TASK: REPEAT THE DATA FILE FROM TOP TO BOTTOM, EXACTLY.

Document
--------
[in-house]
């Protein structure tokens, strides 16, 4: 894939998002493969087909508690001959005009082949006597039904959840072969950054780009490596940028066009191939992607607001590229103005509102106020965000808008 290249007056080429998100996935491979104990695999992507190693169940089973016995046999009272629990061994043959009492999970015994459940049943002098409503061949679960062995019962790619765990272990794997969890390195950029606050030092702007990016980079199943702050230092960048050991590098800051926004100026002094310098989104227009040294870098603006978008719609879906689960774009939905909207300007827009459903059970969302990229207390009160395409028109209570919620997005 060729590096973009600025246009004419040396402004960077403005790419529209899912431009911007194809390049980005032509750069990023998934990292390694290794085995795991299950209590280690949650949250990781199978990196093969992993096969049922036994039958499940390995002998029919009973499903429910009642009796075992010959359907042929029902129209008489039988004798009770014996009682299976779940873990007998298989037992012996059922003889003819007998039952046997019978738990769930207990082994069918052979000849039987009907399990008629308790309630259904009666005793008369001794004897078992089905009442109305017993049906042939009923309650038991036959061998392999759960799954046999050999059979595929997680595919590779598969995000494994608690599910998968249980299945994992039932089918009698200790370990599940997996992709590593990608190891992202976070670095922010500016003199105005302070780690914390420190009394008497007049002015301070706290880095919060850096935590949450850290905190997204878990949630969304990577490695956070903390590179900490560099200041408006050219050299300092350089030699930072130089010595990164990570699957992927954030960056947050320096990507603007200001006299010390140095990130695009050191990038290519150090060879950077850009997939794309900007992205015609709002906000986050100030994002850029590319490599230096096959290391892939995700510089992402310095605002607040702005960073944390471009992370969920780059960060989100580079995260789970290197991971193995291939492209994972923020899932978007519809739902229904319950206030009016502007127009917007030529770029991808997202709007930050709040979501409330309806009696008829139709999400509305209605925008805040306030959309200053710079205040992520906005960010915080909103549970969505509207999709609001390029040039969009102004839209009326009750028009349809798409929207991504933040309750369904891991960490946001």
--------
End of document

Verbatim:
[in-house]
């Protein structure tokens, strides 16, 4: 894939998002493969087909508690001959005009082949006597039904959840072969950054780009490596940028066009191939992607607001590229103005509102106020965000808008 290249007056080429998100996935491979104990695999992507190693169940089973016995046999009272629990061994043959009492999970015994459940049943002098409503061949679960062995019962790619765990272990794997969890390195950029606050030092702007990016980079199943702050230092960048050991590098800051926004100026002094310098989104227009040294870098603006978008719609879906689960774009939905909207300007827009459903059970969302990229207390009160395409028109209570919620997005 060729590096973009600025246009004419040396402004960077403005790419529209899912431009911007194809390049980005032509750069990023998934990292390694290794085995795991299950209590280690949650949250990781199978990196093969992993096969049922036994039958499940390995002998029919009973499903429910009642009796075992010959359907042929029902129209008489039988004798009770014996009682299976779940873990007998298989037992012996059922003889003819007998039952046997019978738990769930207990082994069918052979000849039987009907399990008629308790309630259904009666005793008369001794004897078992089905009442109305017993049906042939009923309650038991036959061998392999759960799954046999050999059979595929997680595919590779598969995000494994608690599910998968249980299945994992039932089918009698200790370990599940997996992709590593990608190891992202976070670095922010500016003199105005302070780690914390420190009394008497007049002015301070706290880095919060850096935590949450850290905190997204878990949630969304990577490695956070903390590179900490560099200041408006050219050299300092350089030699930072130089010595990164990570699957992927954030960056947050320096990507603007200001006299010390140095990130695009050191990038290519150090060879950077850009997939794309900007992205015609709002906000986050100030994002850029590319490599230096096959290391892939995700510089992402310095605002607040702005960073944390471009992370969920780059960060989100580079995260789970290197991971193995291939492209994972923020899932978007519809739902229904319950206030009016502007127009917007030529770029991808997202709007930050709040979501409330309806009696008829139709999400509305209605925008805040306030959309200053710079205040992520906005960010915080909103549970969505509207999709609001390029040039969009102004839209009326009750028009349809798409929207991504933040309750369904891991960490946001």